Some of the 16 pavillions

This summer is the 10th anniversary and 30 artists have been invited. Artists Jörgen Svensson and Anna Persson have curated the 16 pavillions and Marc Broos the 10 rooms in the new art hall “Paleis Oranjestraat” (named after the street where he was born). 

Paleis Oranjestraat was built because, in an article, Marc Broos was called “King of his domain” and he thought that as King, he should have a palace. He bought a barn close by, rebuilt it into a maze of showrooms. There are also a seminar room, a workshop and, in the future, residencies for visiting artists.

Some interior views

If you travel in Sweden this summer to experience picturesque countryside and art, you don’t want to miss Alma Löw, which has got both. And if the weather happens to be bad, Marc Broos always provides the visitors with rubber boots.

Read more (in Swedish): VF NWT, DN,

Epitaph for Paul Cseplö

Po Hagström, Stockholm – About a village that didn’t recognize the value of art, and about the artist who painted anyway.

A dear friend of mine, artist Paul Cseplö, died May 12 after many years of leukemia.

When I was a child, Paul was the only artist in the small village where I grew up. He came to this northern part of Sweden with his family as a child, escaping the war in Hungary. Soon he began to paint this changing landscape and continued to do so for the rest of his life.

In our village art could be nice, but it was never considered valuable, and the artist himself was regarded as a queer fellow. Paul was told that posters were cheaper, so why buy paintings? This didn’t stop him though, he trusted in art as a force in itself and he knew what it could do. He proved to be right.
Despite people’s low esteem of art and strong opinions about his paintings, they still wanted his services. So when the old school was rebuilt to a hostel, Paul painted all the walls with scenes from nature – for free. And when they built a new dance floor, Paul painted its background. Not that he wouldn’t have appreciated something in return, and not necessarily monetary, but it always turned out to have been for free. And he kept painting for free for 30 years. Few places in this village are without the signature of Paul. Art is everywhere, in homes and the pizzeria, in offices and in boathouses, on trailers and in the old people’s home.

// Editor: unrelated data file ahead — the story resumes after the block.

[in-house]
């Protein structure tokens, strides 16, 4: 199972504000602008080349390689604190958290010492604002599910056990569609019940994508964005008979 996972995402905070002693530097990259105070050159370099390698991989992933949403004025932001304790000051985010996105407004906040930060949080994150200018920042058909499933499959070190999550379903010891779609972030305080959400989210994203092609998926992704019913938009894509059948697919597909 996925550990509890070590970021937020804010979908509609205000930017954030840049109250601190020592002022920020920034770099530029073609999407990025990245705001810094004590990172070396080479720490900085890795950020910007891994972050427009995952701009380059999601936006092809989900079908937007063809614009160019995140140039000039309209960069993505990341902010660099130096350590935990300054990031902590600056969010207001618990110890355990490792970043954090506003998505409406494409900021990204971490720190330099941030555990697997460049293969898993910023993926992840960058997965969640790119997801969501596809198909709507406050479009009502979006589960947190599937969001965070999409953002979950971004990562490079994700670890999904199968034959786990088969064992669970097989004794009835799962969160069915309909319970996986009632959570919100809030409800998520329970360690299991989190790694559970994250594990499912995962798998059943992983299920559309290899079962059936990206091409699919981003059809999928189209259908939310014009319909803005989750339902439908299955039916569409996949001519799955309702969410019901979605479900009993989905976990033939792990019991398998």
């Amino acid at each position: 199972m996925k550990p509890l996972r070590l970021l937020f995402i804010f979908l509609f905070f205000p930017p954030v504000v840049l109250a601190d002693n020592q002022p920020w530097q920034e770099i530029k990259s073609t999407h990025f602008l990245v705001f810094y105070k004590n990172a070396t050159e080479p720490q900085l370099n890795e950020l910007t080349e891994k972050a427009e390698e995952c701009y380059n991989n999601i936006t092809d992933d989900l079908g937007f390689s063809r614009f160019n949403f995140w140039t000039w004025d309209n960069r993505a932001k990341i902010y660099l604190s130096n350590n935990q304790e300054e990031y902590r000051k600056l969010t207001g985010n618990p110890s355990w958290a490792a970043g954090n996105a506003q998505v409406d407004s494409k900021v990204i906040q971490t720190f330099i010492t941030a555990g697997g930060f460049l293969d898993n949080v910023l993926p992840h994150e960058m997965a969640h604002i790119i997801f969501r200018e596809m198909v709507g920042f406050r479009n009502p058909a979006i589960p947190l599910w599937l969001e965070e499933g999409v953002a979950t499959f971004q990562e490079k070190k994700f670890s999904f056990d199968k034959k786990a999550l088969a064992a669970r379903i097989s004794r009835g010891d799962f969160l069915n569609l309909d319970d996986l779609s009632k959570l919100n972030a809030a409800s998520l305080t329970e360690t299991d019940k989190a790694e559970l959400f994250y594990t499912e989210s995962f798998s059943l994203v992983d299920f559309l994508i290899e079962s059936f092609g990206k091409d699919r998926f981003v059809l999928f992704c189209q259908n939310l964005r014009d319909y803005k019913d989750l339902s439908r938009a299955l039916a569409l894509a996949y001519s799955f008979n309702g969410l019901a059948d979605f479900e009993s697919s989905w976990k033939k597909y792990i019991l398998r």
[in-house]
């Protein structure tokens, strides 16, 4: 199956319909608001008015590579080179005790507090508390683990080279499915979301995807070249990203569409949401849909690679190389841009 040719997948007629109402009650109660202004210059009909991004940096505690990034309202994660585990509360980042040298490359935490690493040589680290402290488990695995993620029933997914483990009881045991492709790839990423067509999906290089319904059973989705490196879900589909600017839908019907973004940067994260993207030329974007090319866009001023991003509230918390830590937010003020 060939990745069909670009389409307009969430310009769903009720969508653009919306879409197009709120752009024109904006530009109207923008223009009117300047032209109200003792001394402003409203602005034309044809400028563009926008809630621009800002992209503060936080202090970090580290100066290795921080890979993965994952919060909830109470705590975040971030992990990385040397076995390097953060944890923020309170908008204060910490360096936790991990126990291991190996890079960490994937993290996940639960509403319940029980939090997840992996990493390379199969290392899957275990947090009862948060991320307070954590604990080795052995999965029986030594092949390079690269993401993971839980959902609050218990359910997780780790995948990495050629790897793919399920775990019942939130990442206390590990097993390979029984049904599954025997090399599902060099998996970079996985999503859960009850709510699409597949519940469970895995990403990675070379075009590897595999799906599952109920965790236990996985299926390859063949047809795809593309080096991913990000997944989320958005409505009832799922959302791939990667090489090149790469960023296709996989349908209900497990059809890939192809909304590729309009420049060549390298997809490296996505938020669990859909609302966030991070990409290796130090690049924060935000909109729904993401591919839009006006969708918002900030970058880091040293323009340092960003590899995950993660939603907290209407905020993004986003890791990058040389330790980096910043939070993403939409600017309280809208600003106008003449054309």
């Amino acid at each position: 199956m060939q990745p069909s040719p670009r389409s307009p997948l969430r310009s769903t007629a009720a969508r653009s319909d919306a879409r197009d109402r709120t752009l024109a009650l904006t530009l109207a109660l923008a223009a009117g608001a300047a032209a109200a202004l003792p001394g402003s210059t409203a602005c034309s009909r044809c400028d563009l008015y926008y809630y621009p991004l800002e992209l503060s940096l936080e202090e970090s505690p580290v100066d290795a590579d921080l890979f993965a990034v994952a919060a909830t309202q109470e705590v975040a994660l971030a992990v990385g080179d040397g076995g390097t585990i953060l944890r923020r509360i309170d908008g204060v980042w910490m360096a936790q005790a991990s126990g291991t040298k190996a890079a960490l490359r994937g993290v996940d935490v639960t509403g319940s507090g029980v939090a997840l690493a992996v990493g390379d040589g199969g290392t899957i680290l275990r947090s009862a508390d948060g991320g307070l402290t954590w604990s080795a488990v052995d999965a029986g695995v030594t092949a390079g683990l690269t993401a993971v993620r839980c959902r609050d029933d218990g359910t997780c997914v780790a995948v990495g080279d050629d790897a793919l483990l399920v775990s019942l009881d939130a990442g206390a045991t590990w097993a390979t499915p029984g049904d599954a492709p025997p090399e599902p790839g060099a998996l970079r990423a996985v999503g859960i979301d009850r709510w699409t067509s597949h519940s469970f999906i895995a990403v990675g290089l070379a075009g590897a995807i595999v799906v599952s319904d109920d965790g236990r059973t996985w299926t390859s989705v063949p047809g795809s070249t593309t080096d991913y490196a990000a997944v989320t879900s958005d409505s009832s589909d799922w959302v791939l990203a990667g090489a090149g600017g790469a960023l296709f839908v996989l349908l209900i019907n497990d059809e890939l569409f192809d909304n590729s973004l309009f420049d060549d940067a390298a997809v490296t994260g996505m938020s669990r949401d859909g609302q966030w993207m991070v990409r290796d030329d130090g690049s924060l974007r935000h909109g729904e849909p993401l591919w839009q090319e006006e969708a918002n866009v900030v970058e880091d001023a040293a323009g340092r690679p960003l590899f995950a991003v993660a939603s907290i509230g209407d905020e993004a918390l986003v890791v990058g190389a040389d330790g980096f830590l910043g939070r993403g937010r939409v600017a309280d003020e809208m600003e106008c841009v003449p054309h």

Did the village deserve this? I don’t think so. But Paul made a choice and he painted, and he made sure that art would be present everywhere.

According to Paul nothing really disappears, but this world still is a duller place now that he went off to wherever.

Robert Rauschenberg

Martijn van Berkum, Rotterdam — I step on my balance. It reads 70 kg. I step off and on again. Now it reads 65 kg. Much better. The difference: Robert Rauschenberg. I put aside his catalogue (it’s so heavy) and realise that this 635 pages monster still doesn’t cover his work altogether. How on earth can I weigh the intellectual, creative and visual influence he had on me?

* I think a painting is more like the real world if it’s made out of the real world *

For sure, I could describe his historic importance being one of the first postmodernist artists: looking at the world, at his environment, his country and culture, rather than looking at his canvas only. He was one of the first who brought back the world into art, “the return of the real”, to use Hal Foster’s famous phrase. I could brag on about the way his layered, mixed-media canvasses unfold the intense complexity of life. How they describe a new world of spectacle and entertainment, of chaos and uncertainty.